Teaching a Machine to Code, at Joy of Coding 2018

On Friday, I gave a talk at the Joy of Coding conference. The topic: “Teaching a Machine to Code”.

In this talk, I explained why we at Prodo.AI are working on next-generation tooling for developers, leveraging neural networks alongside traditional static analysis to find problems faster.

I also gave four (live!) demonstrations of how we can use machine learning and other more “human” techniques to detect and repair defects in code.

But mostly I talked about the difference between humans and machines, and how we can rebalance software development in favour of creativity.

Here’s a snippet:

This is part of the power of JavaScript: instead of forcing you to define your specification up-front like most typed languages, it allows you to experiment with code, try stuff out, perhaps write a couple of test cases. This makes it far more accessible, allows for easier prototyping and stops you having to negotiate with the compiler. As anyone who’s tried advanced trickery with generics in Java can tell you, arguing with a compiler is no fun at all.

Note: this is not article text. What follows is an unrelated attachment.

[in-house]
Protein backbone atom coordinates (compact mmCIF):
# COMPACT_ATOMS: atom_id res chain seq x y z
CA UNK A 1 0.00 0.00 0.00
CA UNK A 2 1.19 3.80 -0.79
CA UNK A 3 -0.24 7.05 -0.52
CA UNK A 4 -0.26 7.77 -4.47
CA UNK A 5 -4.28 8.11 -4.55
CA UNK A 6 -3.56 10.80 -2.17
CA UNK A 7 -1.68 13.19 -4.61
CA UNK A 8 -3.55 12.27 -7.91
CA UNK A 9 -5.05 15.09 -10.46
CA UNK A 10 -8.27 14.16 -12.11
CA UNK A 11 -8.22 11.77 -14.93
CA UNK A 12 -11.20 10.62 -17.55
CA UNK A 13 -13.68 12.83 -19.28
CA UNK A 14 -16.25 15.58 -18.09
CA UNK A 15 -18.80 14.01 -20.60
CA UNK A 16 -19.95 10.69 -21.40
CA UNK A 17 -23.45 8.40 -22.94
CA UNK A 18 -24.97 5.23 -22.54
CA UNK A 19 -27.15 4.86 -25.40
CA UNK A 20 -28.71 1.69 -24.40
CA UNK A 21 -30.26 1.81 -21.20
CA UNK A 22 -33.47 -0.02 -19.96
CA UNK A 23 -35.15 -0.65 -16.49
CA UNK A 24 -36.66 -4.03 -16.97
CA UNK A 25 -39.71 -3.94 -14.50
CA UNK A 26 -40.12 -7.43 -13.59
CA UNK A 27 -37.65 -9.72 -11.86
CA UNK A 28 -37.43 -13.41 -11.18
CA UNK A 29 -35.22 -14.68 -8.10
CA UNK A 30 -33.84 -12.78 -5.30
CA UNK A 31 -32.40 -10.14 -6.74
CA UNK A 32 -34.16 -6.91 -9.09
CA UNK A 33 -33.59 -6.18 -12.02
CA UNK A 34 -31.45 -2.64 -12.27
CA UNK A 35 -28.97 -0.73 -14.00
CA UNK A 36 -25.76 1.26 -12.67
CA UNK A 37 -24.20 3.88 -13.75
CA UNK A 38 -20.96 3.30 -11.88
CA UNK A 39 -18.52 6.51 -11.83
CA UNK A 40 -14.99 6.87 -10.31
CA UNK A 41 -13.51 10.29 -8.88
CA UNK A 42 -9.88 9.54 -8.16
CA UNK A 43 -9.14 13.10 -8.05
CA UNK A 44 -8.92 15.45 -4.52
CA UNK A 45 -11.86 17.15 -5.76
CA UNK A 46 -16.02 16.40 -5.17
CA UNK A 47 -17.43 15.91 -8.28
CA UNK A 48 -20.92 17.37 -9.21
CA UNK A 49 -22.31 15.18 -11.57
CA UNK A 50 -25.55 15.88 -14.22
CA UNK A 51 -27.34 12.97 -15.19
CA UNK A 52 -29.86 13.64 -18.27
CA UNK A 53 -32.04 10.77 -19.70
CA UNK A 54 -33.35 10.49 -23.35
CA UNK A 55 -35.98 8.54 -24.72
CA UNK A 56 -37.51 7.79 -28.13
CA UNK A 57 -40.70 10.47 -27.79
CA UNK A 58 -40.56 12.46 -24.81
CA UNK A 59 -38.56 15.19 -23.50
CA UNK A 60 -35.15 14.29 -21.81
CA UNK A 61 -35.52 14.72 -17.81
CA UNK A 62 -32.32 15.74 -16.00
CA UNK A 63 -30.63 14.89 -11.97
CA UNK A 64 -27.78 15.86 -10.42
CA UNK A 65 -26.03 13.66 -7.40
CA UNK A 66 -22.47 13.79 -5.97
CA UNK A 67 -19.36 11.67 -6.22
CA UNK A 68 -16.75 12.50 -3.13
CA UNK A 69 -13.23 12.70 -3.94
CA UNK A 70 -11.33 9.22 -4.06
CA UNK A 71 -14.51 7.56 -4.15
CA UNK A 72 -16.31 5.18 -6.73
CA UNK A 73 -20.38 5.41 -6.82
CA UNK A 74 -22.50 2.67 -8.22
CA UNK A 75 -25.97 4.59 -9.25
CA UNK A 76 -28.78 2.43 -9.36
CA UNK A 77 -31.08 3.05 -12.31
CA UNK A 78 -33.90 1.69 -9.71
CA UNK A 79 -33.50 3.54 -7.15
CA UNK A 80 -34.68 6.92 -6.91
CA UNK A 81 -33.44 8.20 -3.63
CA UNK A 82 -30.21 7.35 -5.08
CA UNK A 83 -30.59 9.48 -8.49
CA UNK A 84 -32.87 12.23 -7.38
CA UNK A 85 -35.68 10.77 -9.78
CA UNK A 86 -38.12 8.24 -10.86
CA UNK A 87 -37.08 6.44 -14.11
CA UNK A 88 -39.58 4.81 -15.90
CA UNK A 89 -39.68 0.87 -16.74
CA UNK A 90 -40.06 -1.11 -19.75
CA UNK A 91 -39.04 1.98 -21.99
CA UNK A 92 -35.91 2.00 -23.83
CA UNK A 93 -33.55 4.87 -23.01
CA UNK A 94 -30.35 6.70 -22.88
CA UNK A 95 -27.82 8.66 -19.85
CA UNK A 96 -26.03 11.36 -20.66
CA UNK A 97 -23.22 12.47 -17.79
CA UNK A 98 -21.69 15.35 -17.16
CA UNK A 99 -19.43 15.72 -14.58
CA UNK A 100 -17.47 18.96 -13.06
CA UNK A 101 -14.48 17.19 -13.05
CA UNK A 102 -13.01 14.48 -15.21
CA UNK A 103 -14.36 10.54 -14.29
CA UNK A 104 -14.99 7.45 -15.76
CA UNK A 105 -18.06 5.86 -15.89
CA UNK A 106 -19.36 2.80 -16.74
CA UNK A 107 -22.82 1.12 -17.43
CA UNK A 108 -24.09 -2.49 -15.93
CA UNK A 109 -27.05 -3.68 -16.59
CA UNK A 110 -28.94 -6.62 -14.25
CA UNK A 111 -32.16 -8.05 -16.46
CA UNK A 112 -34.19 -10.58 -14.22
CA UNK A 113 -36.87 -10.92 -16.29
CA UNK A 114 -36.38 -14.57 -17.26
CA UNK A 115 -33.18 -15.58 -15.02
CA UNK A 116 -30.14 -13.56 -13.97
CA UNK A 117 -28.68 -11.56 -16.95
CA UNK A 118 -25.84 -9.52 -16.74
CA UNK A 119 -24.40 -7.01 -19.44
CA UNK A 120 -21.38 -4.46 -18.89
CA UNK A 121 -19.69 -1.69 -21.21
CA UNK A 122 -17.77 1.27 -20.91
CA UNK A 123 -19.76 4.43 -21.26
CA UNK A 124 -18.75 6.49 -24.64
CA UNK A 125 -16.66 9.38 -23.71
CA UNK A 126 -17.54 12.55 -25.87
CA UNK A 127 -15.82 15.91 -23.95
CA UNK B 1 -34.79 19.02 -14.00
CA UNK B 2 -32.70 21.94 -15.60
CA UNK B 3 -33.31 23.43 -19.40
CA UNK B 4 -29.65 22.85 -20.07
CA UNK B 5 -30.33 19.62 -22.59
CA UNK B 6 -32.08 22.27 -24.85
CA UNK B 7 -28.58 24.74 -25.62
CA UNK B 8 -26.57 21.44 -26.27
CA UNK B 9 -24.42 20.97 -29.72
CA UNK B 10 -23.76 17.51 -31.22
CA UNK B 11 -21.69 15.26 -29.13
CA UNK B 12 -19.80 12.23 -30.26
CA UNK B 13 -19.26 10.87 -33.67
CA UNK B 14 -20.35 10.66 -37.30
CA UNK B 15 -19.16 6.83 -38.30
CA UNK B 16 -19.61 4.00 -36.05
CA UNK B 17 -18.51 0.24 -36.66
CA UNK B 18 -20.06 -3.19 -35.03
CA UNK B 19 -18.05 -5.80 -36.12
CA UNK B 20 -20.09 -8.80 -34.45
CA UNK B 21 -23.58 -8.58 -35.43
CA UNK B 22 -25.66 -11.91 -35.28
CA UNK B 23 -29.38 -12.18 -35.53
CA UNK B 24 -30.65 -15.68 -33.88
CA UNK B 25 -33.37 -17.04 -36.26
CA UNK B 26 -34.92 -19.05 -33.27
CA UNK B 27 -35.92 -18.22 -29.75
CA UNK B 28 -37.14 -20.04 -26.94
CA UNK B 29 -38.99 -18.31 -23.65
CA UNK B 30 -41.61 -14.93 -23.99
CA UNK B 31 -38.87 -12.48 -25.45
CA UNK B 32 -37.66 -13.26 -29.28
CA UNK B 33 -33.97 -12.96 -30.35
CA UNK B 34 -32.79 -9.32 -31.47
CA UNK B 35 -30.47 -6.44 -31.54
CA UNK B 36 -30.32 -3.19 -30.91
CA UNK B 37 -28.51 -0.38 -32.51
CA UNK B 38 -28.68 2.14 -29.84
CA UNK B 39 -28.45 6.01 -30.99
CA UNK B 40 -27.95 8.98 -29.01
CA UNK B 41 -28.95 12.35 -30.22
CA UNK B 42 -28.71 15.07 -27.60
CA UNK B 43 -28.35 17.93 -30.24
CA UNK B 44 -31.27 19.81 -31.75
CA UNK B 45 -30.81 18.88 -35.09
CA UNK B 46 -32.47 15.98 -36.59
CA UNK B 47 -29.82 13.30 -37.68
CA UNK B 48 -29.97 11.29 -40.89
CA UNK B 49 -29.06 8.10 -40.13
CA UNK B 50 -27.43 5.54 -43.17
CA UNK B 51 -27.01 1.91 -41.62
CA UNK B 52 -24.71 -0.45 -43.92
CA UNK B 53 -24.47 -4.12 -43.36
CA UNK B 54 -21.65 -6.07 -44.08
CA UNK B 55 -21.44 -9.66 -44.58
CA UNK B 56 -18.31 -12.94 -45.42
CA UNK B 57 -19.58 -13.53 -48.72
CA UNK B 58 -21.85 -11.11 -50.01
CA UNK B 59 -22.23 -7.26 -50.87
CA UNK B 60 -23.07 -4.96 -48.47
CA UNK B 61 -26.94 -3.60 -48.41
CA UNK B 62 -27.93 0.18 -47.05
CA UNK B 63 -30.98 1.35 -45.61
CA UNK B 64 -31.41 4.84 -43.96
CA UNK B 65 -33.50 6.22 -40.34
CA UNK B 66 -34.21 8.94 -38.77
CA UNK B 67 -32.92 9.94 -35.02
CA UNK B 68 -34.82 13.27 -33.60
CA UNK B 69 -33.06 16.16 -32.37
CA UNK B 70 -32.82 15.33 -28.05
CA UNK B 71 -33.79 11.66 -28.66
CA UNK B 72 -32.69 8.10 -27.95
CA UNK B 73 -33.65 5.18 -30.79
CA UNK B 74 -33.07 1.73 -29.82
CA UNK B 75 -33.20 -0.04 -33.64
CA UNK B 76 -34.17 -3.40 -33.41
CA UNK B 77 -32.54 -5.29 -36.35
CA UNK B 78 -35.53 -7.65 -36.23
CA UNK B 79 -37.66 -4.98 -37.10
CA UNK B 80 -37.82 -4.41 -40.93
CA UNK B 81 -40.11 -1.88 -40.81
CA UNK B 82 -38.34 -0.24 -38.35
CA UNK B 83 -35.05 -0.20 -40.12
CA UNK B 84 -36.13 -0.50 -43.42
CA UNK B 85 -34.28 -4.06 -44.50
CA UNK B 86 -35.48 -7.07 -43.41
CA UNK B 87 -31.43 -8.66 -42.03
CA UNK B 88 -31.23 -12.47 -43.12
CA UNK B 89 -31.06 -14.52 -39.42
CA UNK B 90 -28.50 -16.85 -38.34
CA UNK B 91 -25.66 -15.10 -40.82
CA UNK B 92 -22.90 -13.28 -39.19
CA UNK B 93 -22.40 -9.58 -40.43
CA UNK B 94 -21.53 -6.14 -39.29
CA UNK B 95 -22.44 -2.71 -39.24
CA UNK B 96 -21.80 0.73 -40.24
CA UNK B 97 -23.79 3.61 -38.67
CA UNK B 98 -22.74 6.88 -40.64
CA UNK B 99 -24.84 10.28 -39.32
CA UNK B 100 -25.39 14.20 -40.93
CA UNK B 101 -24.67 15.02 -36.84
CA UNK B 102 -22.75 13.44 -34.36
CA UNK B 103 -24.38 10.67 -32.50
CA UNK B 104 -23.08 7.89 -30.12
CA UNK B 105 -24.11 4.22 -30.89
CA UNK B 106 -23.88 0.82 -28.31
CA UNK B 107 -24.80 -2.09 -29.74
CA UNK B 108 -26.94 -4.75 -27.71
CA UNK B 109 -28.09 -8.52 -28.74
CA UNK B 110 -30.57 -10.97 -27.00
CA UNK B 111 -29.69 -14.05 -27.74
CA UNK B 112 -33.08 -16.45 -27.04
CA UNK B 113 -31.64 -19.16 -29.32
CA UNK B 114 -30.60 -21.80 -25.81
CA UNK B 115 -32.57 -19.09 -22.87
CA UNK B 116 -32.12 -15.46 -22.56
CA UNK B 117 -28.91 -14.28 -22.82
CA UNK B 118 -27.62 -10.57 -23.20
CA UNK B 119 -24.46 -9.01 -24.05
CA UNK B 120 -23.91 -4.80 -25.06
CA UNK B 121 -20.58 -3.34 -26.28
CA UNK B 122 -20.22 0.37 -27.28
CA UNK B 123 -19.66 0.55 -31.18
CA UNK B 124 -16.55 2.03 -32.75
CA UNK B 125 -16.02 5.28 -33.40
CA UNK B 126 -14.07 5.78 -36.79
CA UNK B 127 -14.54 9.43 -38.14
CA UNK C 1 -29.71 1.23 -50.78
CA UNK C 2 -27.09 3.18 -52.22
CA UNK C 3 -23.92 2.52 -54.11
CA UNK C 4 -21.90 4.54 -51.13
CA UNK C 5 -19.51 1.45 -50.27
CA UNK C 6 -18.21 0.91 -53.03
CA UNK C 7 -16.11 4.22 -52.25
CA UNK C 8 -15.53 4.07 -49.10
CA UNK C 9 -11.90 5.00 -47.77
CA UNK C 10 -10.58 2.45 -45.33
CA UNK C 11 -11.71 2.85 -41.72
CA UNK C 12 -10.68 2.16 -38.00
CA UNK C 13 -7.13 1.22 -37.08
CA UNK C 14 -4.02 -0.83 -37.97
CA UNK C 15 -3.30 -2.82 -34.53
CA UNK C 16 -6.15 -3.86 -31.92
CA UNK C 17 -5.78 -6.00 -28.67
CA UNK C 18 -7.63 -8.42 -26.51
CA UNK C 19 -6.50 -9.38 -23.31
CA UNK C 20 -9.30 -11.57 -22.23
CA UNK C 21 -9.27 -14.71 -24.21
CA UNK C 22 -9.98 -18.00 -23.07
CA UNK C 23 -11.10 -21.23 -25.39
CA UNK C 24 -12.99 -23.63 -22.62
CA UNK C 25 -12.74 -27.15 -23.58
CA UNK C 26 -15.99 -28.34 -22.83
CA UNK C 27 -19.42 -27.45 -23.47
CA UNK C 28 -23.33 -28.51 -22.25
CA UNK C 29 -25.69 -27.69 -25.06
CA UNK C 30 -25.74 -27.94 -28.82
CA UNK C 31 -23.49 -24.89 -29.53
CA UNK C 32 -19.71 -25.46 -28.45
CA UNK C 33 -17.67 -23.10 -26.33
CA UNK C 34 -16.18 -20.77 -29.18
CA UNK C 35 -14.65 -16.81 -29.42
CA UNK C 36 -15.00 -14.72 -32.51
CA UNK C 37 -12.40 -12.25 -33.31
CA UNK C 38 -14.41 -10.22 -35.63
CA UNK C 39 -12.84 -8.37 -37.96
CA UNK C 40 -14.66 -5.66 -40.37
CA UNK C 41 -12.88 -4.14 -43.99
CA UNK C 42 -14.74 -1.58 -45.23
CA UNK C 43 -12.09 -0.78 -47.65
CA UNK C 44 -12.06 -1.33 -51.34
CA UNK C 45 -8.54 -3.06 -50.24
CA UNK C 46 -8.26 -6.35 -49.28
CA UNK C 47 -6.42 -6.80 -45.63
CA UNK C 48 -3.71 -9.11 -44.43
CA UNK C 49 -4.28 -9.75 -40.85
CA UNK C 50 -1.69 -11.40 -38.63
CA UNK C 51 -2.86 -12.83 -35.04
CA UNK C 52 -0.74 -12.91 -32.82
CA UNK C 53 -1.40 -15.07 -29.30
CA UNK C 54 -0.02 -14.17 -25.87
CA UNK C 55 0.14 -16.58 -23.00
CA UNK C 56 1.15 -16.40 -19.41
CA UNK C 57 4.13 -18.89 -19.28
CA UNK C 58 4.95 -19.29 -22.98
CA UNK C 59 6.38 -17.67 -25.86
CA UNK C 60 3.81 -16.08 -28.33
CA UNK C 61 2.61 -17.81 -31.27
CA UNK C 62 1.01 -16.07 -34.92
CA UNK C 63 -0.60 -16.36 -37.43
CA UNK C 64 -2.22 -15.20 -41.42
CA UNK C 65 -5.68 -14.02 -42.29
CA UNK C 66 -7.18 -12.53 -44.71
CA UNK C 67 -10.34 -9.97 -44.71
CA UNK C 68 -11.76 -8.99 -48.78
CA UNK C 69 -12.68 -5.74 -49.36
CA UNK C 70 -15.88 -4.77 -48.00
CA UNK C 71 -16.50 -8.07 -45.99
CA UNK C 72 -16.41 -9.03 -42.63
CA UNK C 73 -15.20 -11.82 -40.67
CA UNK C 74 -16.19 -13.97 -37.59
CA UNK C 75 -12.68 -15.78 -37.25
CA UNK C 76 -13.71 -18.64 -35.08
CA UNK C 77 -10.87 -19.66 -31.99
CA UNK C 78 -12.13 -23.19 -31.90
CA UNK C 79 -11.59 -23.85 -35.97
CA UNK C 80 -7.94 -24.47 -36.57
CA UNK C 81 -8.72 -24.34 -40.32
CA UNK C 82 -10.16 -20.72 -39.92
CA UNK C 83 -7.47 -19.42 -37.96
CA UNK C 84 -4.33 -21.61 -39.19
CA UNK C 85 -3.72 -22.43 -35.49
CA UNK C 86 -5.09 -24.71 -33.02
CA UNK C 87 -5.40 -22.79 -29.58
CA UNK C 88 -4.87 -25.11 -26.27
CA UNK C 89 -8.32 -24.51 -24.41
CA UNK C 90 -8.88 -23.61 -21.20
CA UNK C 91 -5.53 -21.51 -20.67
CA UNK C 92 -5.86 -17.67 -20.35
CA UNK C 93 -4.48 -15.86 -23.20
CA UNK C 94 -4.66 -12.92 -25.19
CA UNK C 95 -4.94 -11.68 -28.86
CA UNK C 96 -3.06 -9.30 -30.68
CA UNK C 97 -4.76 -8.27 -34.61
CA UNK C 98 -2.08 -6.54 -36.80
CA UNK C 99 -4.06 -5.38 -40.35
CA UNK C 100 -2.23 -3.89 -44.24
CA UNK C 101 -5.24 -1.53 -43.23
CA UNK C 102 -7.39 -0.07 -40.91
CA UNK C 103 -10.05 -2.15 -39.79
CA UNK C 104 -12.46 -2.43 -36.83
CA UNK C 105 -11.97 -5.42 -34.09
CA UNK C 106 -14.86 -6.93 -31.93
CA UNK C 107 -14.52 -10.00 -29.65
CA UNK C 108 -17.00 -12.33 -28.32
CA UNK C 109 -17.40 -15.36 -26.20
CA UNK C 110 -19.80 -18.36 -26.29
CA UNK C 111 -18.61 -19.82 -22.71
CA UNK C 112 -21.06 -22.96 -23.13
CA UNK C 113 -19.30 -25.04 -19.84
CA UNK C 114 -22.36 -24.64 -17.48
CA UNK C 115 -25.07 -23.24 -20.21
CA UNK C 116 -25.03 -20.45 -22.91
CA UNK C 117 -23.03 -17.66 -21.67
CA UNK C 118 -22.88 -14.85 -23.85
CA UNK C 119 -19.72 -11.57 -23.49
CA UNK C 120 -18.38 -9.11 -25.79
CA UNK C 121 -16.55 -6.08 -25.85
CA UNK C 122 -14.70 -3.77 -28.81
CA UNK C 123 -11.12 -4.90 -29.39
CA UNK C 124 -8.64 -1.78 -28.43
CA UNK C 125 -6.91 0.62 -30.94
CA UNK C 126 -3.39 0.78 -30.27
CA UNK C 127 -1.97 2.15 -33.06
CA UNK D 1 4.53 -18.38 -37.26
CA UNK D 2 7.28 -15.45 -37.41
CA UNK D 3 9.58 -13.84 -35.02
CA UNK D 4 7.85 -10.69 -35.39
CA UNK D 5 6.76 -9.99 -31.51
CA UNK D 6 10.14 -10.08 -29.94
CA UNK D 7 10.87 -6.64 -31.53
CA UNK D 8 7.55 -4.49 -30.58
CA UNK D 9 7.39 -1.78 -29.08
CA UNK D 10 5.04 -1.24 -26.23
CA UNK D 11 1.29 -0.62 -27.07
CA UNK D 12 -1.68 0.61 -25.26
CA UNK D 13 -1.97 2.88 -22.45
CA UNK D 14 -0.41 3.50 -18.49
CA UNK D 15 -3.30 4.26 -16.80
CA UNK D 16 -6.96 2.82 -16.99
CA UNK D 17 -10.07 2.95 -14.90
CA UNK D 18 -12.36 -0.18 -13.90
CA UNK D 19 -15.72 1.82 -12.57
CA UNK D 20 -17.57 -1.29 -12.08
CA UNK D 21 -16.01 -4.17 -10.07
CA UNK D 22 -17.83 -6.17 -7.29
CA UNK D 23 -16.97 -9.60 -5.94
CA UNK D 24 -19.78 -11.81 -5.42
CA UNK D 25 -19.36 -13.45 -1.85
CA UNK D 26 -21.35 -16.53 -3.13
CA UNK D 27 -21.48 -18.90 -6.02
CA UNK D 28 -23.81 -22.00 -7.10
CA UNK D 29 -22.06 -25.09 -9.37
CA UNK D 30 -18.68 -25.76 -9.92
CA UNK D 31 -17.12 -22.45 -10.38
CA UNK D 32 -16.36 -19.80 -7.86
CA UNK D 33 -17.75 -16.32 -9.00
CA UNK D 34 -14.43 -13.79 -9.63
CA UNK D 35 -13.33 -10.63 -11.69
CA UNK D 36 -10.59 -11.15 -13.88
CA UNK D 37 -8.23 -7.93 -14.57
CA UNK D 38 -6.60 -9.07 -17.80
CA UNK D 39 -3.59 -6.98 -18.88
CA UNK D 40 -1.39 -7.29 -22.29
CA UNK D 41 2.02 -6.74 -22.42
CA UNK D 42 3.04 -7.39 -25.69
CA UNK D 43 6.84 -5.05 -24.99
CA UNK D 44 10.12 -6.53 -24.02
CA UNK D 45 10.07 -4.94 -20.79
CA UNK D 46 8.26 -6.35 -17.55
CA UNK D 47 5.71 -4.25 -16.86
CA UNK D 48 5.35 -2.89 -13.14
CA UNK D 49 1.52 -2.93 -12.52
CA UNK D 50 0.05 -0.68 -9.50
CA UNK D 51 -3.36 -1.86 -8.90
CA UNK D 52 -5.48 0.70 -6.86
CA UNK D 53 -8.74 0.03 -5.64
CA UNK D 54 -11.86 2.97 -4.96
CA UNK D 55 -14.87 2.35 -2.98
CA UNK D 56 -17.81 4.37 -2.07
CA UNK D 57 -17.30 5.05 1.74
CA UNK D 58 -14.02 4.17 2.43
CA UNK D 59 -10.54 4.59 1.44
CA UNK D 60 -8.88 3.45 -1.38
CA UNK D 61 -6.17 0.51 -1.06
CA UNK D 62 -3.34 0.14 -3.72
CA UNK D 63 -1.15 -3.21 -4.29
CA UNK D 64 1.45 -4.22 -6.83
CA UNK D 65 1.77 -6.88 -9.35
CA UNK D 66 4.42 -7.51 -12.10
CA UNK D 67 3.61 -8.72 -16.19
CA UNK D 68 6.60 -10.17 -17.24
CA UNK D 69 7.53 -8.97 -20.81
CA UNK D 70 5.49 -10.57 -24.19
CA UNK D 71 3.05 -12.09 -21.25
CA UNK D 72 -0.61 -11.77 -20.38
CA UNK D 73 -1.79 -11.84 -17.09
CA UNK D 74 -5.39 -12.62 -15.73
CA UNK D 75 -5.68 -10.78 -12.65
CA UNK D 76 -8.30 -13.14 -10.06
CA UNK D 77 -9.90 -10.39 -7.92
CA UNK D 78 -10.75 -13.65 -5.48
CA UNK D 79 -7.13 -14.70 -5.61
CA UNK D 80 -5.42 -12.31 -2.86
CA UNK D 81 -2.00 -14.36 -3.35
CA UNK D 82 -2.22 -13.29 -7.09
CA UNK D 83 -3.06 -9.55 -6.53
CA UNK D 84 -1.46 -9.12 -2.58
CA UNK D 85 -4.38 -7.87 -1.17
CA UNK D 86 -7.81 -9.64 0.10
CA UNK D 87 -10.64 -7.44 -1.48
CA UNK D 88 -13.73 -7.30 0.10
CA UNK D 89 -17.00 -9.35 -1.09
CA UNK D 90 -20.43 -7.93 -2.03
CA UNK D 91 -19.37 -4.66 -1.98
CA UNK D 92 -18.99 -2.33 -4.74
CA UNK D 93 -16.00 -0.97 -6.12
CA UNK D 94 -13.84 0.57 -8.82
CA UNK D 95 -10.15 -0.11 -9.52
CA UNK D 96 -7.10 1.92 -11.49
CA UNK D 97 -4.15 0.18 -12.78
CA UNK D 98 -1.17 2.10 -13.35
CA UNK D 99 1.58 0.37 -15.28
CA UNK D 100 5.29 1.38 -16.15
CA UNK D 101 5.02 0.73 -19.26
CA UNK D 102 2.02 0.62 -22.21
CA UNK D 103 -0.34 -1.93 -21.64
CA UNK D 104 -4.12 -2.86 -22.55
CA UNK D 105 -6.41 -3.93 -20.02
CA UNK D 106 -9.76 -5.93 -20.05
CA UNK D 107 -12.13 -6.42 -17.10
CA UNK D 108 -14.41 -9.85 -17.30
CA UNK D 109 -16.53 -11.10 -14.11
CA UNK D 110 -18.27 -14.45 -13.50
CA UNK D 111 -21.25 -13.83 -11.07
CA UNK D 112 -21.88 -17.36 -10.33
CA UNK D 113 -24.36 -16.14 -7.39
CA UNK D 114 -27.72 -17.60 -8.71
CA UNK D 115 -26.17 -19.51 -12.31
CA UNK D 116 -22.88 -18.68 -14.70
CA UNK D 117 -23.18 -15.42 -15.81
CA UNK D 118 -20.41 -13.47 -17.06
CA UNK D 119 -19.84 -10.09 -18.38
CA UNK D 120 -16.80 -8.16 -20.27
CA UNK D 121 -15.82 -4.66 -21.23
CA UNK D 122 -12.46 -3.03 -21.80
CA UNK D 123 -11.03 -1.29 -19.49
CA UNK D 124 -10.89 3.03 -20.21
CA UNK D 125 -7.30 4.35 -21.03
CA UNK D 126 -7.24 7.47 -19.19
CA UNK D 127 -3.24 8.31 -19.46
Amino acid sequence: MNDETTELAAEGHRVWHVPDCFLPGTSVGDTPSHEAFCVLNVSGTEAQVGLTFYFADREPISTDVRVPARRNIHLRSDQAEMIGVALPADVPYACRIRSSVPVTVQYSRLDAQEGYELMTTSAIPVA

I’d love to see a middle ground: the ease of dynamic coding at the start, with the power of a machine helping me, not intruding, and gently pointing out mistakes without interfering with my workflow.

And I’d ideally like to do as little mechanical work as possible to get there.

If you missed it, don’t fret. You can read an essay form of the full talk.

And if you prefer to watch a video, it’ll be up soon. (It’s only half an hour. Short talks are great.) I’ll write another post linking to the video, and the videos of the other talks, when they’re online.

Joy of Coding was a wonderful conference, full of excellent talks, conversations and people. I thoroughly enjoyed it, and hope I can be there again next year. If you’re in the market for an inexpensive one-day conference designed to make you think hard about what you do every day, I can’t recommend it enough.

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